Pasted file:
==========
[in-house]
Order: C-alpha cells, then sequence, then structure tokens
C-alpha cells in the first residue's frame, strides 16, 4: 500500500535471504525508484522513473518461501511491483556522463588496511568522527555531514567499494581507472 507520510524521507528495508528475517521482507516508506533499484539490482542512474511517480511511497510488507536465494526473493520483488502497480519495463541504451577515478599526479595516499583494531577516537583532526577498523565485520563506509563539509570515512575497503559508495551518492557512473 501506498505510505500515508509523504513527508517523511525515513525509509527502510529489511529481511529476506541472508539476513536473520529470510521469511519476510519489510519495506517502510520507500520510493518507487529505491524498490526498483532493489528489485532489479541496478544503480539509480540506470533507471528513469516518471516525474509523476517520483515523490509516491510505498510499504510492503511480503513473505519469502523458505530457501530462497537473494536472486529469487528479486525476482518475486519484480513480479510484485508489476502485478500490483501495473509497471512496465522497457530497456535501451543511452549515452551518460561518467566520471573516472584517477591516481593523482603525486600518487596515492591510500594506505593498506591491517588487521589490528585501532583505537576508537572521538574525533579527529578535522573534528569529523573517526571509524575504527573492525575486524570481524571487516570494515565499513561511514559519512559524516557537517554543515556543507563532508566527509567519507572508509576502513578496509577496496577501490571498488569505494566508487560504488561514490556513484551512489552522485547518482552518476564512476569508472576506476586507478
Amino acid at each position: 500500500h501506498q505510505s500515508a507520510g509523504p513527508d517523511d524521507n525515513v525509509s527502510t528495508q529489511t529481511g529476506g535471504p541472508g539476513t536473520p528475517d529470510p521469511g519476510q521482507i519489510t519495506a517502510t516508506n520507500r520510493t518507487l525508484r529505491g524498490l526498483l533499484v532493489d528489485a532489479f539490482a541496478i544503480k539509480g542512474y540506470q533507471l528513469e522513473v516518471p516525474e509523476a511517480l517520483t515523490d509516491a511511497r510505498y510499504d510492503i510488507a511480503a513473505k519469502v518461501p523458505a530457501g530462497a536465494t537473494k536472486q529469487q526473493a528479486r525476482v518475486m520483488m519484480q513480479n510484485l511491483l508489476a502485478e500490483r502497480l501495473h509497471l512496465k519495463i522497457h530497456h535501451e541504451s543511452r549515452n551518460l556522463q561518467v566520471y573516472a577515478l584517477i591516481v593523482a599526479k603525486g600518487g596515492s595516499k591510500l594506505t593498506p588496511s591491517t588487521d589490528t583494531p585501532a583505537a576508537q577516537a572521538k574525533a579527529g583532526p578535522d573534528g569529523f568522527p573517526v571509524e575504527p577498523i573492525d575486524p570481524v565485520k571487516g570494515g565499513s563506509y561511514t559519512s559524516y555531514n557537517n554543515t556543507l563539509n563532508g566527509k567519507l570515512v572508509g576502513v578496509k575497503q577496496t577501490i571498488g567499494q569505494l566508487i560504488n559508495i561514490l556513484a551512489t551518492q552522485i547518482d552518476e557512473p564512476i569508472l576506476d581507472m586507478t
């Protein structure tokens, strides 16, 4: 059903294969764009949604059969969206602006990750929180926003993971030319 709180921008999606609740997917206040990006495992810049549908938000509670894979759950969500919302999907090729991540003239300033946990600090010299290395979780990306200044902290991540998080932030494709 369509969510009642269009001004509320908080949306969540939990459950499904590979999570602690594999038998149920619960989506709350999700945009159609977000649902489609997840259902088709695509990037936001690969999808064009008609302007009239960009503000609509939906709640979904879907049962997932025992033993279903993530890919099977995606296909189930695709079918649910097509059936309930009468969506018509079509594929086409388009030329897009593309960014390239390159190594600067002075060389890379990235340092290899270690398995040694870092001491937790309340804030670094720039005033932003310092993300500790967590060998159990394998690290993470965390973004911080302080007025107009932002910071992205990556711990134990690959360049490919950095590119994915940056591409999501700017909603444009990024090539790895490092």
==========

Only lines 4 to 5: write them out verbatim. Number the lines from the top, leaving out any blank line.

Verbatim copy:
Amino acid at each position: 500500500h501506498q505510505s500515508a507520510g509523504p513527508d517523511d524521507n525515513v525509509s527502510t528495508q529489511t529481511g529476506g535471504p541472508g539476513t536473520p528475517d529470510p521469511g519476510q521482507i519489510t519495506a517502510t516508506n520507500r520510493t518507487l525508484r529505491g524498490l526498483l533499484v532493489d528489485a532489479f539490482a541496478i544503480k539509480g542512474y540506470q533507471l528513469e522513473v516518471p516525474e509523476a511517480l517520483t515523490d509516491a511511497r510505498y510499504d510492503i510488507a511480503a513473505k519469502v518461501p523458505a530457501g530462497a536465494t537473494k536472486q529469487q526473493a528479486r525476482v518475486m520483488m519484480q513480479n510484485l511491483l508489476a502485478e500490483r502497480l501495473h509497471l512496465k519495463i522497457h530497456h535501451e541504451s543511452r549515452n551518460l556522463q561518467v566520471y573516472a577515478l584517477i591516481v593523482a599526479k603525486g600518487g596515492s595516499k591510500l594506505t593498506p588496511s591491517t588487521d589490528t583494531p585501532a583505537a576508537q577516537a572521538k574525533a579527529g583532526p578535522d573534528g569529523f568522527p573517526v571509524e575504527p577498523i573492525d575486524p570481524v565485520k571487516g570494515g565499513s563506509y561511514t559519512s559524516y555531514n557537517n554543515t556543507l563539509n563532508g566527509k567519507l570515512v572508509g576502513v578496509k575497503q577496496t577501490i571498488g567499494q569505494l566508487i560504488n559508495i561514490l556513484a551512489t551518492q552522485i547518482d552518476e557512473p564512476i569508472l576506476d581507472m586507478t
């Protein structure tokens, strides 16, 4: 059903294969764009949604059969969206602006990750929180926003993971030319 709180921008999606609740997917206040990006495992810049549908938000509670894979759950969500919302999907090729991540003239300033946990600090010299290395979780990306200044902290991540998080932030494709 369509969510009642269009001004509320908080949306969540939990459950499904590979999570602690594999038998149920619960989506709350999700945009159609977000649902489609997840259902088709695509990037936001690969999808064009008609302007009239960009503000609509939906709640979904879907049962997932025992033993279903993530890919099977995606296909189930695709079918649910097509059936309930009468969506018509079509594929086409388009030329897009593309960014390239390159190594600067002075060389890379990235340092290899270690398995040694870092001491937790309340804030670094720039005033932003310092993300500790967590060998159990394998690290993470965390973004911080302080007025107009932002910071992205990556711990134990690959360049490919950095590119994915940056591409999501700017909603444009990024090539790895490092």